Which stood only in meats and drinks, and divers washings, and carnal ordinances, imposed on them until the time of reformation.Hebrews 9:10. Μόνον, only) The commandments concerning meats are as it were an appendage to the commandments concerning sacrifices; and this particle lessens the weight of that appendage. Sacrifices do not purge the conscience; meats have respect to the flesh. Concerning both, comp. ch. Hebrews 13:9, etc. Paul often puts μόνον, only, absolutely; 1 Corinthians 7:39; Galatians 2:10; Galatians 5:13; Php 1:27; 2 Thessalonians 2:7.—ἐπὶ, on) ἐπὶ, with the Dative, implies something concurrent, as we have already remarked regarding the appendage; comp. Hebrews 9:15; Hebrews 9:17; Hebrews 9:26. Sacrifices concur in public worship, and meats also in daily life; while the same ceremonial law treats of both, and is wholly occupied with these and similar matters.—βρώμασι, in meats) of which some have never been allowed to any, others not to all, and not always, nor everywhere.—πώμασι, in drinks) Leviticus 11:34; Numbers 6:3.—διαφόροις βαπτισμοῖς, in different washings) These were manifold, of the priests, of the Levites, of other men.—δικαιώματα) The apposition of the nominative and an oblique case, as Luke 22:20, where see the note.—διορθώσεως, of reformation) היטיב, LXX., διορθοῦν, Jeremiah 7:3; Jeremiah 7:5; therefore the verbal διόρθωσις, reformation, corresponds to the adjective κρείττων, better, Hebrews 9:23.—ἐπικείμενα, imposed, lying upon) as a burden, without intermission.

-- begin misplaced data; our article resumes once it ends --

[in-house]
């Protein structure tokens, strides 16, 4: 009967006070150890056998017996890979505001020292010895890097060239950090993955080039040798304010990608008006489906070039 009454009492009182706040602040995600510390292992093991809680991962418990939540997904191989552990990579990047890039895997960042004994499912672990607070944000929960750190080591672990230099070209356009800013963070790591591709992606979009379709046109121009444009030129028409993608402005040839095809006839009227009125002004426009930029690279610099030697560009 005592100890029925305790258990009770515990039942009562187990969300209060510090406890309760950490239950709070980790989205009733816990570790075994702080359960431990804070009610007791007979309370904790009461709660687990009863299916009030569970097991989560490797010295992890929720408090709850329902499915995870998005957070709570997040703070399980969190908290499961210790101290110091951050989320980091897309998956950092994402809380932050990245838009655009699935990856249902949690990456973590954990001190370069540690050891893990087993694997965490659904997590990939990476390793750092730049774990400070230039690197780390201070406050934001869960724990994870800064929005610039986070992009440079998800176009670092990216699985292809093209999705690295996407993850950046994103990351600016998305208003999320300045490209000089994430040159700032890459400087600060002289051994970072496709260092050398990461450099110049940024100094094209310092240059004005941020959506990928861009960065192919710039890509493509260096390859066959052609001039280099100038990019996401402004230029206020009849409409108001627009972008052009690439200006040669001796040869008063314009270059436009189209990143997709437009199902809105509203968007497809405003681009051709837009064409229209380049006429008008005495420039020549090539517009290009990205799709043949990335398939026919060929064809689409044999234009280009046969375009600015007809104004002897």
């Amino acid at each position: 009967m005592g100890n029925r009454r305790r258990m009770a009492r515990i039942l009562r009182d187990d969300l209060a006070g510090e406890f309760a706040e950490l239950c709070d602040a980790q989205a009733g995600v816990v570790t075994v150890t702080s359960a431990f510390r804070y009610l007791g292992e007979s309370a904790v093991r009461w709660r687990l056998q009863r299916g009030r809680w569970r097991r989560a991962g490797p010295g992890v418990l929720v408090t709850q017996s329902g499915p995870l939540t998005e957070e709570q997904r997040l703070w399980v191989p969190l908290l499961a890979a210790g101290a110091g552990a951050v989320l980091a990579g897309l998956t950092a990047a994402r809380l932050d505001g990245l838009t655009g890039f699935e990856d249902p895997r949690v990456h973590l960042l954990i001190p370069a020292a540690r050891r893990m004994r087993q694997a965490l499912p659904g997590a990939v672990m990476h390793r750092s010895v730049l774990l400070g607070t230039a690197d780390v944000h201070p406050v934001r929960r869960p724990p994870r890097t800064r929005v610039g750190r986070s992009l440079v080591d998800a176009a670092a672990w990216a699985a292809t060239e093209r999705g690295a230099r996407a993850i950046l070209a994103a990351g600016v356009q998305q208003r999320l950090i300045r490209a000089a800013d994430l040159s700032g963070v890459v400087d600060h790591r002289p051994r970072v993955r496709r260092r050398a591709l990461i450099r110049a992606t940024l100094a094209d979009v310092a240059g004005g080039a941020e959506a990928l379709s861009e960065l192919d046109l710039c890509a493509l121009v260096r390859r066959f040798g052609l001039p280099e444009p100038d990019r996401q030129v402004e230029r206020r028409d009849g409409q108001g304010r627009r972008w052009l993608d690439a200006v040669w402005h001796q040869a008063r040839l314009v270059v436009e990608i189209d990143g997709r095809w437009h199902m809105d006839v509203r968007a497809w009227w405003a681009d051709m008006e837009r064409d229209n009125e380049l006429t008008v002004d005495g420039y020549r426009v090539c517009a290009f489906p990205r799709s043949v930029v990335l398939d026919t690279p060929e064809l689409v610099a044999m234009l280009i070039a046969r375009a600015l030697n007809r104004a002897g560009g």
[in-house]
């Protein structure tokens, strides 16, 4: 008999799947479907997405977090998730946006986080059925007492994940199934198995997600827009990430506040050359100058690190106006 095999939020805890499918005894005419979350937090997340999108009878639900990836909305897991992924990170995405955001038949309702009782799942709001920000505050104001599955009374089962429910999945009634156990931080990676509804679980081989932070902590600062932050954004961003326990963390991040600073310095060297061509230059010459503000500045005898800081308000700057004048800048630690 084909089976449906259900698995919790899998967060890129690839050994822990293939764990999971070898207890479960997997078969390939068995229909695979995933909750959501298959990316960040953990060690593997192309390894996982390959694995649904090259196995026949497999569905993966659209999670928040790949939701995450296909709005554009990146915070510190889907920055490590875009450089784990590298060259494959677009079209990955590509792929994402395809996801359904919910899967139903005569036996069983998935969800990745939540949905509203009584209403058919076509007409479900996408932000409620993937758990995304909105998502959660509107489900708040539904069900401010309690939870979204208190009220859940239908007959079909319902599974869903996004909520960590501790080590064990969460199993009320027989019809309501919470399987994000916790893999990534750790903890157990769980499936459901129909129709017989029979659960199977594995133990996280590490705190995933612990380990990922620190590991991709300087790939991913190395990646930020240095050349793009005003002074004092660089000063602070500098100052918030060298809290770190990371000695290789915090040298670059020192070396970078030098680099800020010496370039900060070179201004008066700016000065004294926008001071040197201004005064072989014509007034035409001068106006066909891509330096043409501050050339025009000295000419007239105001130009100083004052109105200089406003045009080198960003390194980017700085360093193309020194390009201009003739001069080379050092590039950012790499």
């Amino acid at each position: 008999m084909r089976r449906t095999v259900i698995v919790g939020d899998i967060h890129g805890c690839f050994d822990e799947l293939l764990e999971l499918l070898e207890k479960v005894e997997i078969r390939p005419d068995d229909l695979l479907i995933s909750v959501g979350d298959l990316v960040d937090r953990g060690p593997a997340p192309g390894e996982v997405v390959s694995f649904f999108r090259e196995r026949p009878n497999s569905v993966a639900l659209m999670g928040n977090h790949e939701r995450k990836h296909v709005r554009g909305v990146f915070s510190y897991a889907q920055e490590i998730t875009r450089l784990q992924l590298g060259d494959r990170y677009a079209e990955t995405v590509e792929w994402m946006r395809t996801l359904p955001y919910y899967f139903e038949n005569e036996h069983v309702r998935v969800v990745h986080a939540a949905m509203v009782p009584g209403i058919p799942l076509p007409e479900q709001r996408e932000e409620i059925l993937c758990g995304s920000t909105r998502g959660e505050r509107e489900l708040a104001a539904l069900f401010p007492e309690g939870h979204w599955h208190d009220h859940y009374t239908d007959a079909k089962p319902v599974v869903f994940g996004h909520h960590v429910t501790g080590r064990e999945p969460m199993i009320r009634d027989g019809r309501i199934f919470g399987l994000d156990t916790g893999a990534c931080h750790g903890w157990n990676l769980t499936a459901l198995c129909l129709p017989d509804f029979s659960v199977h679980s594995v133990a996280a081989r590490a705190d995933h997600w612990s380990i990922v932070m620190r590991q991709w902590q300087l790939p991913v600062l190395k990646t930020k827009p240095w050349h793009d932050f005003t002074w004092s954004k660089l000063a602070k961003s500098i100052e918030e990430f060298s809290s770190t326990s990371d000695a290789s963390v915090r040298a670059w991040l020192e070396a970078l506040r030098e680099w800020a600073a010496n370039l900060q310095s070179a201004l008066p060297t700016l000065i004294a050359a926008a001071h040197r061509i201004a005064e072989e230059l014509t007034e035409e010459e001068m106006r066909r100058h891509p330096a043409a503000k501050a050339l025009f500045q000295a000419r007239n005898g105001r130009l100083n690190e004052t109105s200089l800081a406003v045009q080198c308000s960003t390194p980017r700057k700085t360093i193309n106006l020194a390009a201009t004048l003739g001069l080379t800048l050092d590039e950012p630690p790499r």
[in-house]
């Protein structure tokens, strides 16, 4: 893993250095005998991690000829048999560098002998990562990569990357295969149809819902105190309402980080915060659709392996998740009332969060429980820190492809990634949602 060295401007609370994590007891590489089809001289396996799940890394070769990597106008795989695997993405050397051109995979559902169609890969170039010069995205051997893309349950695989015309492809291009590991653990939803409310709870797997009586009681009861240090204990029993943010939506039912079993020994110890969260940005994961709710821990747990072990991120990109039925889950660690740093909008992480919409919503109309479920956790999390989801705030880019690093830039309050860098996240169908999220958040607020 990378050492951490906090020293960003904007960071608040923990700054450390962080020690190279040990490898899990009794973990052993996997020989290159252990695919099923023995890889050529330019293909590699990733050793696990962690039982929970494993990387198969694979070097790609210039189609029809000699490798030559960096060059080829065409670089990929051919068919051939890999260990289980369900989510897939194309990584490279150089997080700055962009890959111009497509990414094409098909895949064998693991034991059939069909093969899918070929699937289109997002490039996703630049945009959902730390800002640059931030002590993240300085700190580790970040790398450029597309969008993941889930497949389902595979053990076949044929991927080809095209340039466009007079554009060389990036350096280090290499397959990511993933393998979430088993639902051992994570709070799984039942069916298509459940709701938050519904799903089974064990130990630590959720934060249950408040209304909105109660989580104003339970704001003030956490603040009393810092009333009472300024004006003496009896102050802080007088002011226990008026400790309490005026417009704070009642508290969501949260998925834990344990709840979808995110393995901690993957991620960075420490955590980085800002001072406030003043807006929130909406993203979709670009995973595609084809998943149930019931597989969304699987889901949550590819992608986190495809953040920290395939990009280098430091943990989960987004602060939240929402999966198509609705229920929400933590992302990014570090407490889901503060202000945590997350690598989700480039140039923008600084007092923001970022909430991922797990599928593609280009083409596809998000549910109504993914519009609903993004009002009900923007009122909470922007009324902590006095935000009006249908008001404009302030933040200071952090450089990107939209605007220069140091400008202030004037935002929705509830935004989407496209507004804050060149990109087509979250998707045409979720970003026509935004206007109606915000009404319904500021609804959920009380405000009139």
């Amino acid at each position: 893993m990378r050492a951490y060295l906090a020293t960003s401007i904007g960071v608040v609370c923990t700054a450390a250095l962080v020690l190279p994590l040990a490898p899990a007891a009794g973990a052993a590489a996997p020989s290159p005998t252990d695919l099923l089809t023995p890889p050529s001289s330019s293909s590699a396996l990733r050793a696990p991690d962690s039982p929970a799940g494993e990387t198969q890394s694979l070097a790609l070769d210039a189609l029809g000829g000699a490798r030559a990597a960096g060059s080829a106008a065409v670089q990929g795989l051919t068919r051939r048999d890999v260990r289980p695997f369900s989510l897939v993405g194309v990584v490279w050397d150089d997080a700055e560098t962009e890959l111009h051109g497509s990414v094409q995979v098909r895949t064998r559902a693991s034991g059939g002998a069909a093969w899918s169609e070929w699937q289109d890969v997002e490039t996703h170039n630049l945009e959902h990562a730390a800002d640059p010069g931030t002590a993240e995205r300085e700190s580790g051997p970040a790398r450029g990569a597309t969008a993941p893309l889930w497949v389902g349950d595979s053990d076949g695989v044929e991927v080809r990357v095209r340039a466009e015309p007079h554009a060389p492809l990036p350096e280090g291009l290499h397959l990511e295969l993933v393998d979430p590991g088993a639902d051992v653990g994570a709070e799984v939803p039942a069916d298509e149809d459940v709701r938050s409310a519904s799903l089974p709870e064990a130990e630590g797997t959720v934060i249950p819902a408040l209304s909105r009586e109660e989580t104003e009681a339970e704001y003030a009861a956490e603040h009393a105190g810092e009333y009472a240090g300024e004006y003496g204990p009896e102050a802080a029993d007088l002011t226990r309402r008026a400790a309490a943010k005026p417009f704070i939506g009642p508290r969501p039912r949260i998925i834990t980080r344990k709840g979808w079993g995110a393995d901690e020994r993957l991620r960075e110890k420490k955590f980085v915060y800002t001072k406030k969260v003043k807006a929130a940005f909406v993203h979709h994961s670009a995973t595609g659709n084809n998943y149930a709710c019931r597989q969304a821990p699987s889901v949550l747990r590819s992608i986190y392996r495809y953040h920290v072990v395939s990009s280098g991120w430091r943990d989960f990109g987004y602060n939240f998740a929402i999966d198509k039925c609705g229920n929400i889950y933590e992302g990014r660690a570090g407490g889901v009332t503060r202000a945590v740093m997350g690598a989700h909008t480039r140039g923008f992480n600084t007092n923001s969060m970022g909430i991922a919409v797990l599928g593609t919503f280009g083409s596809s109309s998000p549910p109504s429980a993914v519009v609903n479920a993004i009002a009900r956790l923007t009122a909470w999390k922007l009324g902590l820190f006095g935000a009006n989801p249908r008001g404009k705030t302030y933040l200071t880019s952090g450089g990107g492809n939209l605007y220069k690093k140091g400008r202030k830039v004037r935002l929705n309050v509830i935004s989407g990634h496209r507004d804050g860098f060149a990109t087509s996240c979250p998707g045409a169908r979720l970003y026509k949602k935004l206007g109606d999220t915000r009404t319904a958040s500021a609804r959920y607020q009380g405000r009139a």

But Christ being come an high priest of good things to come, by a greater and more perfect tabernacle, not made with hands, that is to say, not of this building;Hebrews 9:11. Χριστὸς—ἀρχιερεὺς, Christ—High Priest) So Leviticus 4:5, ὁ ἱερεὺς ὁ χριστός, the priest that is anointed. Paul also here has respect to Christ as the Priest, but with Moses χριστὸς, anointed, is an epithet.—παραγενόμενος, being made present, being come) He then said suddenly, Withdraw, ye sons of Levi, ch. Hebrews 10:5; Hebrews 10:7.—τῶν μελλόντων ἀγαθῶν, of good things to come) So ch. Hebrews 10:1. Those good things are described at the end of Hebrews 9:15.—διὰ, by) Construed with εἰσῆλθεν, entered, Hebrews 9:12.—μείζονος) which was greater and more noble. So, πλείονα, a more excellent, ch. Hebrews 11:4.—σκηνῆς, tabernacle) That was His own Body, ch. Hebrews 10:5; Hebrews 10:20; comp. John 2:21. His body is opposed to the tabernacle, as His blood to the blood of goats, etc., Hebrews 9:12. Schomerus says correctly, in exig. on this passage, p. 33, the tabernacle is here taken for the way to the inner sanctuary. For the subsequent appellation, κτίσεως, of this institution or building, proves an abstract notion of that sort; so that, not the Tabernacle itself is denoted, but the building or institution, die Anstalt (establishment or arrangement). Therefore the Body, or Flesh (for flesh is inseparable from the body), is the veil, and the sanctuary is Heaven. Thus, as I hope, the matter is distinctly explained.—οὐ χειροποιήτου, not made with hands) Therefore this was greater, Hebrews 9:24. So, Paul, Colossians 2:11.—οὐ ταύτης, not of that) The Tabernacle, through which Christ entered, was not of that workmanship or structure.